Essential QuestionsThe Climate Change: The Threat to Life and A New Energy Future exhibition explores how climate works, why it is warming, what the consequences might be, and how to address them. Use the Essential Questions below to connect the exhibition's themes to your curriculum.
What is climate?
Climate is the long-term state of weather: the typical weather in a particular region over years. The Sun drives climate by warming the air, land, and sea. The oceans and atmosphere transport this heat from the tropics to the poles. In the short run, this transfer of energy creates weather (like a tornado or a sunny day); over the long run it creates climate (warm near the Equator, for example, or cold near the poles). The distribution of landmasses, the amount of ice cover, and the presence of life also play important roles in Earth's climate system.
How does climate change?
In the past, temperatures at Earth's surface have risen and fallen naturally. Glacial periods alternated with shorter, warmer interglacial periods like the one we're in right now. However, temperatures remained within a range that has enabled life to survive and evolve for more than 3 billion years. That's because gases in the atmosphere, known as greenhouse gases, absorb heat emitted by Earth. Without this insulating blanket, the surface of Earth would actually be frozen. When the concentration of greenhouse gases in the atmosphere increases, more heat is trapped and Earth warms. Carbon dioxide (CO2) is the most significant of the greenhouse gases. Others include water vapor, methane, and nitrous oxide.
How are people causing Earth's climate to change?
Over the last 100 years, human activity is causing global average temperatures to rise. In particular, the burning of fossil fuels (coal, oil, and natural gas) is releasing carbon that had been locked within Earth's geologic reservoir for millions of years. The burning of coal to generate electricity is the most significant source of this CO2. Deforestation also plays a part: trees remove CO2 from the atmosphere through photosynthesis, and when trees burn, the carbon inside them rapidly turns into CO2. Since the Industrial Revolution at the end of the 18th century, concentrations of this greenhouse gas have grown faster and higher than at any time in the past 850,000 years (and probably much longer).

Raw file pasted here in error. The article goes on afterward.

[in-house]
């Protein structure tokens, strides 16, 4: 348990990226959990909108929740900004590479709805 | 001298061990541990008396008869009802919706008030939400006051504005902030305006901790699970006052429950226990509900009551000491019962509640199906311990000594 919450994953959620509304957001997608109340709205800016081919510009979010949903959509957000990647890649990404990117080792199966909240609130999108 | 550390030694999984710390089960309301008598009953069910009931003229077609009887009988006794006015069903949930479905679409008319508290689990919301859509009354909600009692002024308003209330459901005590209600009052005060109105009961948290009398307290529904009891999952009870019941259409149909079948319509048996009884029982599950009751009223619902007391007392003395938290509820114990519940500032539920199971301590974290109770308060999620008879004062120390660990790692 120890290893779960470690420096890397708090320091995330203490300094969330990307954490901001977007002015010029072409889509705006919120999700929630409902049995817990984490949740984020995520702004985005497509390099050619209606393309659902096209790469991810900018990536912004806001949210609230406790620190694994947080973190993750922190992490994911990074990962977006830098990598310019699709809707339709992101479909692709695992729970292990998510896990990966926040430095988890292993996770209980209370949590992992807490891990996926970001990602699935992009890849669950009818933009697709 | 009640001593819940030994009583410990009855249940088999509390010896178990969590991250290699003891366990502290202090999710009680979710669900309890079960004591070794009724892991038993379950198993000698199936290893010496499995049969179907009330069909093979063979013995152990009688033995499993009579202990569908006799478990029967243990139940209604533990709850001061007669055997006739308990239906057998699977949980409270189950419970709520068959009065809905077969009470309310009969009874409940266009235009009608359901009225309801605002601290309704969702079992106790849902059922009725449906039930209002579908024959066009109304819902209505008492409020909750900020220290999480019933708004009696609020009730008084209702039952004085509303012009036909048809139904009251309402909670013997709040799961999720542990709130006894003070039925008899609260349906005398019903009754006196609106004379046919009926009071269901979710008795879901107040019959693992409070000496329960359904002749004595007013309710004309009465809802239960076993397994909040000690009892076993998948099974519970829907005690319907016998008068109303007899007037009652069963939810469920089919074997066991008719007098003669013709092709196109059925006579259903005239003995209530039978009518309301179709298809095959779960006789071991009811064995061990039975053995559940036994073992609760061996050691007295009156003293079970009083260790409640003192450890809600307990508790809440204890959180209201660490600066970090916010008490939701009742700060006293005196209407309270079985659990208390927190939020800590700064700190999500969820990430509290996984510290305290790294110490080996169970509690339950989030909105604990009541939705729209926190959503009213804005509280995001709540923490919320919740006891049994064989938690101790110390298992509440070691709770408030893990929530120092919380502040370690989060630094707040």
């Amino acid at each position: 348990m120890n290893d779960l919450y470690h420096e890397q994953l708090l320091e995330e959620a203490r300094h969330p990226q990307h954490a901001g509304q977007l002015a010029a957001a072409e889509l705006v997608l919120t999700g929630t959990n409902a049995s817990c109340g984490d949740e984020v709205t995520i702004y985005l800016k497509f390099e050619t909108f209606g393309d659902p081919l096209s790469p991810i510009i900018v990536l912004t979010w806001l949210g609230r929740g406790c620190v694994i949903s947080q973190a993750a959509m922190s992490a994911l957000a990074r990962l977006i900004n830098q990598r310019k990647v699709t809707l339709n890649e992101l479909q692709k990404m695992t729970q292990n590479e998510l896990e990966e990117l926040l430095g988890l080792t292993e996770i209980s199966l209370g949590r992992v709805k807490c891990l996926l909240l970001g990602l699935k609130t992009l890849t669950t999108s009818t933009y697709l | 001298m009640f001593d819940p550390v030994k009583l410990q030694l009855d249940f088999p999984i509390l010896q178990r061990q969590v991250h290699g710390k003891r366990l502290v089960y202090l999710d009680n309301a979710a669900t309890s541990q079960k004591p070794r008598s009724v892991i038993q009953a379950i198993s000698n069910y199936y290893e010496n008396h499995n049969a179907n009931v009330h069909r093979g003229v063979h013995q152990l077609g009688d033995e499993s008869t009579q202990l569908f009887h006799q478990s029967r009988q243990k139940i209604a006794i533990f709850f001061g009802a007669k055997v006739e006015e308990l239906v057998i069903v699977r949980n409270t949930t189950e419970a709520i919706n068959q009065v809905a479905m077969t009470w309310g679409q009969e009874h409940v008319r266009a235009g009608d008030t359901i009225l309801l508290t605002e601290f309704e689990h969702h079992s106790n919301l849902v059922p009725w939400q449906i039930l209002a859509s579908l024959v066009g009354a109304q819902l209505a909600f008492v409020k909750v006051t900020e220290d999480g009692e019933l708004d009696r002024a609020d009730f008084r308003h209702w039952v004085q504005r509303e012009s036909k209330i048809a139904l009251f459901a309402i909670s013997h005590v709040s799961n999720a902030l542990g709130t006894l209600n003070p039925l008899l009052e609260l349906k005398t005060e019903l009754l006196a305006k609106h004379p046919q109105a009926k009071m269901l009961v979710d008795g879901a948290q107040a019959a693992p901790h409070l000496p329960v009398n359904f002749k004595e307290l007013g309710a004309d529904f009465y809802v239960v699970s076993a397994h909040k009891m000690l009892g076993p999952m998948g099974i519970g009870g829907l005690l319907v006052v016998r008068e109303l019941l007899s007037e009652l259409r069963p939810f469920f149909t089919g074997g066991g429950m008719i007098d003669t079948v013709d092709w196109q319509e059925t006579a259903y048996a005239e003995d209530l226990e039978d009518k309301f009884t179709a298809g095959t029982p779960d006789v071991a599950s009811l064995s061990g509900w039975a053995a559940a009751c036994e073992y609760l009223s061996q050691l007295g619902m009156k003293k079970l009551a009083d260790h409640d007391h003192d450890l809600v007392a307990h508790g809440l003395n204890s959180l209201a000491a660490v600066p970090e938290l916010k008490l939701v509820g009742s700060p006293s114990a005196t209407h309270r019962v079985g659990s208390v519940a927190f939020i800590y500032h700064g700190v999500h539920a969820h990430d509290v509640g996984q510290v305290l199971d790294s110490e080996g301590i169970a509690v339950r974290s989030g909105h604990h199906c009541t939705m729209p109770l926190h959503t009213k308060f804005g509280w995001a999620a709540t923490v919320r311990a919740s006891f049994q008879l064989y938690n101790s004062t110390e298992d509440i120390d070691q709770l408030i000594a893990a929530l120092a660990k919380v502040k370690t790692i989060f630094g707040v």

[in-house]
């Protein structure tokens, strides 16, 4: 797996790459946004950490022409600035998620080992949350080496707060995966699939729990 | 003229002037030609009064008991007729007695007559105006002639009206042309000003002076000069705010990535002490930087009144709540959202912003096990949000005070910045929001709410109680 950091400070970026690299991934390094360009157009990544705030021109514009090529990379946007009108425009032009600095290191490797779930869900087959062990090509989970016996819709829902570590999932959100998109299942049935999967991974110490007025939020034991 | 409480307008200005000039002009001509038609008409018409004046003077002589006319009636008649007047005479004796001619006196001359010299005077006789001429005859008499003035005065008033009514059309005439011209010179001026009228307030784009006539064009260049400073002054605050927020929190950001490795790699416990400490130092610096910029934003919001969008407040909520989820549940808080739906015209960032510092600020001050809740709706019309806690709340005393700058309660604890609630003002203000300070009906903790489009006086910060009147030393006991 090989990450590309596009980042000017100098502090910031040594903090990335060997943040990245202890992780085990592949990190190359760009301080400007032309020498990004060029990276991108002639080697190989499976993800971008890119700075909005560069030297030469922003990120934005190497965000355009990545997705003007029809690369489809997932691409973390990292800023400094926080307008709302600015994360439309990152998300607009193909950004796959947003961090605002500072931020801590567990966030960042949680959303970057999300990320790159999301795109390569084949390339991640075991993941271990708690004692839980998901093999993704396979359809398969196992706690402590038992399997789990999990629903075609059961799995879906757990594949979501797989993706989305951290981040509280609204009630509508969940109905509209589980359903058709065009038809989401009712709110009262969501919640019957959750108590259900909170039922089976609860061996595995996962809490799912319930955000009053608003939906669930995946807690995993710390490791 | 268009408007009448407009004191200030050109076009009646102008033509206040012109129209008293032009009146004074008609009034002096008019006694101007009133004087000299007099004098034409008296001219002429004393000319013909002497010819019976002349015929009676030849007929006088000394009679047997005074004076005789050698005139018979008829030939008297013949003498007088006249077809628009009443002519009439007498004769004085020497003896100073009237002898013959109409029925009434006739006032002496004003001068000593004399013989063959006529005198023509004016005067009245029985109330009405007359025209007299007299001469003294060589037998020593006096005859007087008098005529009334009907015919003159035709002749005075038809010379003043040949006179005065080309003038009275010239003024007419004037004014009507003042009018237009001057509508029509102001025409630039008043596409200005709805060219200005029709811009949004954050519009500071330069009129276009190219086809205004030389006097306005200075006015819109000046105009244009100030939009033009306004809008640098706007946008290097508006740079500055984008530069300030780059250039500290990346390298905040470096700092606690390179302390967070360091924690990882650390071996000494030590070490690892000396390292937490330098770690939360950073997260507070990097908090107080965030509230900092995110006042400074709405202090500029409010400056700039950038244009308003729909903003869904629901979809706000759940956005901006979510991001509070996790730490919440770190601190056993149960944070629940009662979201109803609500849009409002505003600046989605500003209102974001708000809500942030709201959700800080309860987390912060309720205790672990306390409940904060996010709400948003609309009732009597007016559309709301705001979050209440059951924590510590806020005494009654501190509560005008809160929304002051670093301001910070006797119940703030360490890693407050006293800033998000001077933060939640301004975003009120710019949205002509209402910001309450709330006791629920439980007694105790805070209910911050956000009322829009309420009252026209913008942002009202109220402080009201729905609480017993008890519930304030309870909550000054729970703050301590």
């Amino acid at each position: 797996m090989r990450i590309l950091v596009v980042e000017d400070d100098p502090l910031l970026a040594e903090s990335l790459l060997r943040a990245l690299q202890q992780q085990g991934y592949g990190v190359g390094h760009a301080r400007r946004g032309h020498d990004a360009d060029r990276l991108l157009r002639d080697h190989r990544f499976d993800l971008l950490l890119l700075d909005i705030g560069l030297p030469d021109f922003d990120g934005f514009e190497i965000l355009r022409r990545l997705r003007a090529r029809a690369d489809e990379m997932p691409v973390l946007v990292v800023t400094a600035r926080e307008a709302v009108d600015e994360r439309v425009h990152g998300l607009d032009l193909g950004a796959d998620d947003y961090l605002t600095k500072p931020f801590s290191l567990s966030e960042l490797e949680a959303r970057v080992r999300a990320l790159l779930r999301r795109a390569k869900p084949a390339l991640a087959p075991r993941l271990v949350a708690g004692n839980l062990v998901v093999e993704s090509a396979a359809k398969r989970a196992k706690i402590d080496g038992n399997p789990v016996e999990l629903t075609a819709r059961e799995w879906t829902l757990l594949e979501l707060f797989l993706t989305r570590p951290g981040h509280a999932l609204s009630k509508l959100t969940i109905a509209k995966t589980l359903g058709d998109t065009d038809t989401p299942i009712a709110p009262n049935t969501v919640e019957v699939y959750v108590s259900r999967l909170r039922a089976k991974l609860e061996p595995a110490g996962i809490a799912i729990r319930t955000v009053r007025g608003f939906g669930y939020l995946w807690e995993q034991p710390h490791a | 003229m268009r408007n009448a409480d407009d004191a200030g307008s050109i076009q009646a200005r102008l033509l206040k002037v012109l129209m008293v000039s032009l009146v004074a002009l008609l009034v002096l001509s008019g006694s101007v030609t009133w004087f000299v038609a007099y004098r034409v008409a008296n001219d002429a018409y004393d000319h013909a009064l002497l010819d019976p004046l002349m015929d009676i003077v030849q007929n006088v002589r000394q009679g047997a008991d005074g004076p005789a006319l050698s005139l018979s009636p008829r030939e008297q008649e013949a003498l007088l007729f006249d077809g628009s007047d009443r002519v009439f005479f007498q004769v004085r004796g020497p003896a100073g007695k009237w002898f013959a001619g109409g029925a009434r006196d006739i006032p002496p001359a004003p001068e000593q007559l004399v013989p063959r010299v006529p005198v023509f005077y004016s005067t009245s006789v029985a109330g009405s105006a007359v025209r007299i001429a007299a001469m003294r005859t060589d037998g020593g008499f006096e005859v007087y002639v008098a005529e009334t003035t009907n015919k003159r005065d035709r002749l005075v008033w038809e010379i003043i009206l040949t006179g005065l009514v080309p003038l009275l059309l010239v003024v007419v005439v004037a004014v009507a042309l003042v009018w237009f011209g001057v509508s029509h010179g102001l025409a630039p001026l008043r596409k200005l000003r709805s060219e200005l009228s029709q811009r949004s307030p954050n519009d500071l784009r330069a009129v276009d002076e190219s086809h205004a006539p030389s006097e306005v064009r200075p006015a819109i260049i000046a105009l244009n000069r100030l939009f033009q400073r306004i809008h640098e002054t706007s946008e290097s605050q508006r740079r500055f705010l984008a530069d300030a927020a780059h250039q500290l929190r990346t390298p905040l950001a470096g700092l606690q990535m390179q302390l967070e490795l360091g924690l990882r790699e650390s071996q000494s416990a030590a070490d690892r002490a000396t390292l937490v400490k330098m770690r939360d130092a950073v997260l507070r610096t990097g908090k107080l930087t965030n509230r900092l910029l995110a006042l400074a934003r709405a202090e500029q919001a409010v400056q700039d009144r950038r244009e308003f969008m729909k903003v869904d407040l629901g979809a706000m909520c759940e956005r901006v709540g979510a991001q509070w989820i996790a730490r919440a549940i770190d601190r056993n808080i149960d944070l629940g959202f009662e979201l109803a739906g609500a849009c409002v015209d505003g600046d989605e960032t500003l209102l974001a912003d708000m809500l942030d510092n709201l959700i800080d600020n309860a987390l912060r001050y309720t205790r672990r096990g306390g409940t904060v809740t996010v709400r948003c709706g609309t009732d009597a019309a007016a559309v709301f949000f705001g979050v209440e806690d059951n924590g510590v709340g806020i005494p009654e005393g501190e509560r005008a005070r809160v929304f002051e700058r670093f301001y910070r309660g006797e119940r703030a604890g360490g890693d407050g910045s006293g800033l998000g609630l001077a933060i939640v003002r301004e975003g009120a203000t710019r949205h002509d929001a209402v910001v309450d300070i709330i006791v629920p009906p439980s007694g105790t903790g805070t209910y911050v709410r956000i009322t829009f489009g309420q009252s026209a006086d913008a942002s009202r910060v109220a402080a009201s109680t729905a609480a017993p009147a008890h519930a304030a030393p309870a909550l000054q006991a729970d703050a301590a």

How do we study global climate?
Climate is enormously complex, and scientists have yet to understand how the system operates as a whole. Observations of present-day temperatures and greenhouse gas concentrations made by thermometers, ocean buoys, and satellites are key. Scientists also study the geologic record—information preserved in tree rings, fossil corals, glacial deposits, deep-sea sediments, and glacial ice—to understand how climate has changed in the past. Computer models based on all these observations help them understand what the future may hold.
How does climate change affect our world?
All living things, from penguins to palm trees, survive only within a particular set of environmental conditions. Even a small change can upset the delicate balance in which species coexist. For example, changing ocean chemistry may kill the coral animals that create tropical reefs. These disturbances ripple through the web that connects all living things, threatening Earth's biodiversity in countless ways. The increase in average global temperatures may also intensify extreme weather events such as droughts and severe storms.
How could climate change affect human society?
While we can use technology to modify our surroundings, humans are not immune to the effects of climate change. Society could be at serious risk. For example, droughts could
disrupt agriculture, causing starvation. Storm surges and rising sea levels could displace the hundreds of millions of people who live on or near seacoasts. Changes in temperatures and the distribution of rainfall could lead to disease outbreaks. The kind of social and economic upheaval that disrupts societies could result. We don't know what's going to happen, but we do have the power to act.
What can we do to address climate change?
The decisions we make affect Earth's climate. These decisions are made at all levels: by individuals, communities, and countries. As individuals, we can use less energy in our homes, schools, and workplaces; recycle and reuse; buy locally grown produce; build energy-efficient "green" buildings; drive less; and reduce our energy use in countless other ways. On a broader scale, governments can encourage the development of non-fossil fuel-based energy sources like solar, wind, and nuclear power; investigate strategies to remove CO2 from the atmosphere; and support sustainable development. While there is no single way to address climate change, people and communities acting together can reduce CO2 emissions. Not acting is the riskiest course of all.